The latest forecast from the Government’s £1.8bn Broadband Delivery UK programme appears to now be predicting that fixed “superfast broadband” (24Mbps+) capable ISP networks will cover 97% of premises by March 2020, which is slightly more pessimistic than the 98-99% previously forecast (not official targets).
At present around 76% of homes and businesses have been reached with “superfast” connectivity via purely commercial investment (mostly via Openreach’s FTTC and Virgin Media’s cable DOCSIS network), while the BDUK programme has largely been used since 2012 to help significantly extend this into less economically viable areas (rural, suburban, smaller towns etc.) via a mix of public and private funding.
The last official BDUK Phase 2 target of 95% (national average) coverage was achieved in time for the end of 2017 (supported by various operators such as Openreach (BT), Gigaclear, Airband etc.), although many of the contracts are on-going until c.2020 and if approved then some may run even longer in order to maximise the use of gainshare funding.
The BDUK contracts all included a clawback (gainshare) clause, which requires the suppliers to return part of the public investment as customer adoption of the new service rises. The funding can then be reinvested to further improve network coverage and speeds via future deals. Efficiency savings from earlier contracts can also be reinvested.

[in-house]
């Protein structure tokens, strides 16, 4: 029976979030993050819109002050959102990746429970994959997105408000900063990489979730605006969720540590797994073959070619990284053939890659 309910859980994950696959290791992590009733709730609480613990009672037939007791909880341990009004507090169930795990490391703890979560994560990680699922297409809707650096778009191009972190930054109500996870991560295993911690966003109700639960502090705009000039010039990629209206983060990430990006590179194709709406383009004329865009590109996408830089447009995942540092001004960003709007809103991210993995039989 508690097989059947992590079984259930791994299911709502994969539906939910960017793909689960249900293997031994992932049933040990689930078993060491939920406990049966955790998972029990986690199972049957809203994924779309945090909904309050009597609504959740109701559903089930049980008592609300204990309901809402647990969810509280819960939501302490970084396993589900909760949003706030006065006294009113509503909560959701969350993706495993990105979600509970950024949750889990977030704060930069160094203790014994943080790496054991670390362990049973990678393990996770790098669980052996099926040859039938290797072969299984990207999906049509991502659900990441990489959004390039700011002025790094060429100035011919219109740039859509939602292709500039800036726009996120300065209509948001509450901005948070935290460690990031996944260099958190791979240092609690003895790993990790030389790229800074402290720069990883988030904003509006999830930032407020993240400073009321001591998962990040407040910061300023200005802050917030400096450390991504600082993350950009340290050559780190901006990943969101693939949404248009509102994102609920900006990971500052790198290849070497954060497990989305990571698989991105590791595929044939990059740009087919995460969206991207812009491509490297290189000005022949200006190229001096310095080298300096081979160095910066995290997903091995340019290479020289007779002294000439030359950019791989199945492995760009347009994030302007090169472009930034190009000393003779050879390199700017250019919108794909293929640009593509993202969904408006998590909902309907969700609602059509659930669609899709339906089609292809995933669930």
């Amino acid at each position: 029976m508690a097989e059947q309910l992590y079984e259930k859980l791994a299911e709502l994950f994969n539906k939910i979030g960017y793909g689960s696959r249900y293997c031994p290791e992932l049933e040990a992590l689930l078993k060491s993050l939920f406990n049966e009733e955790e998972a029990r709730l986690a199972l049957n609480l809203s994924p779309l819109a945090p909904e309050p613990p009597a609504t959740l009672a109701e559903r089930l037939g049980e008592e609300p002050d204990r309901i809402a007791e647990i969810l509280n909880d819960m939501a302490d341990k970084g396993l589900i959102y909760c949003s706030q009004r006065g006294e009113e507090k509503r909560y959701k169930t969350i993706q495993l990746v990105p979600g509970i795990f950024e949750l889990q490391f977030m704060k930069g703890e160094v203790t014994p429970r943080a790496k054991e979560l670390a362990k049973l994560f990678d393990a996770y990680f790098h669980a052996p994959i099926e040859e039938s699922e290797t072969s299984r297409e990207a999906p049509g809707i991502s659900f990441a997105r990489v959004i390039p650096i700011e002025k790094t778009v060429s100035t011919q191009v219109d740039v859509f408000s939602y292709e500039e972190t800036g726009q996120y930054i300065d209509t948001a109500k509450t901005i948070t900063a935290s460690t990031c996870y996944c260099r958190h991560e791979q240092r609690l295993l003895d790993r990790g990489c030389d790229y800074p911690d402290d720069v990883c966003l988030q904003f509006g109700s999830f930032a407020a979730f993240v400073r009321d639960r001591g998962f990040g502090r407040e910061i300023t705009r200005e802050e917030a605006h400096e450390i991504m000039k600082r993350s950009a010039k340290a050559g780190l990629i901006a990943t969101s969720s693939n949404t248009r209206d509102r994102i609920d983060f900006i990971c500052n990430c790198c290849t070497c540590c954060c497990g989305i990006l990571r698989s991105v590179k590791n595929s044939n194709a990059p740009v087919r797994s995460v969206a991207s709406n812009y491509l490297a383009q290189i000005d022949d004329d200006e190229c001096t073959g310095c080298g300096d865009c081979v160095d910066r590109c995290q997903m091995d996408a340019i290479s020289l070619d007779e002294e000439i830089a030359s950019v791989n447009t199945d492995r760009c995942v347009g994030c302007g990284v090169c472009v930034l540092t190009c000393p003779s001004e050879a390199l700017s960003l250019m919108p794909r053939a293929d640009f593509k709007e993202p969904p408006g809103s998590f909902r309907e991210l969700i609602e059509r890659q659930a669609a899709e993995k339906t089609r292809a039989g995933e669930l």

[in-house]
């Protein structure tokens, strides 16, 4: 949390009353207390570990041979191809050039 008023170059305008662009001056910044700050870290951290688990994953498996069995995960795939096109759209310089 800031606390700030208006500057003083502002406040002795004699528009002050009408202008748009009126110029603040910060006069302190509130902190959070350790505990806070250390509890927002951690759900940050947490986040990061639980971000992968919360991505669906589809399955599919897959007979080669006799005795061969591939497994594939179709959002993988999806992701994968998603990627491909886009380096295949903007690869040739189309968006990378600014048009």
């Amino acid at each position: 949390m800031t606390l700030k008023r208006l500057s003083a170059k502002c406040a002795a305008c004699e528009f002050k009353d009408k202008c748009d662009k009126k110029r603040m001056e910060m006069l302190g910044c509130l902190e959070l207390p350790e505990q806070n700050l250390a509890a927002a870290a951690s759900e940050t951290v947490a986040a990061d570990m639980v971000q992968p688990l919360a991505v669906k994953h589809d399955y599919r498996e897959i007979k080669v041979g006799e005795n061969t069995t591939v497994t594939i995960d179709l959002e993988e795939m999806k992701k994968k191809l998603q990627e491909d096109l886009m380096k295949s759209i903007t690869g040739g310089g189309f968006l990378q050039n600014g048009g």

So far it looks as if a total of around £721m could in theory be returned via clawback from BT and £210m (Jan 2018 figure) from efficiency savings, which may rise again in 2019 (details here and here). As a result the latest official forecast from BDUK now suggests that we could see superfast coverage hit 97% by March 2020. Remember this is not an official target and is subject to change.
The result means that the remaining 3% of premises would have to be tackled through the Government’s new Universal Service Obligation (USO), which from the end of this year will make it possible for those in slow speed areas to request a broadband speed of at least 10Mbps (many will get much faster than this) from either BT (Openreach) or KCOM. Come 2020 this is estimated to affect approximately 600,000 premises.
One catch to this is that those requesting a USO may have to wait up to 12 months before it’s delivered (assuming the operators aren’t swamped with requests early-on as that could create problems). Most people will see broadband via FTTC (VDSL2) or FTTP “full fibre” fixed line broadband technologies, but 4G fixed wireless solutions are also a possibility.
We are currently still awaiting the final USO details from Ofcom.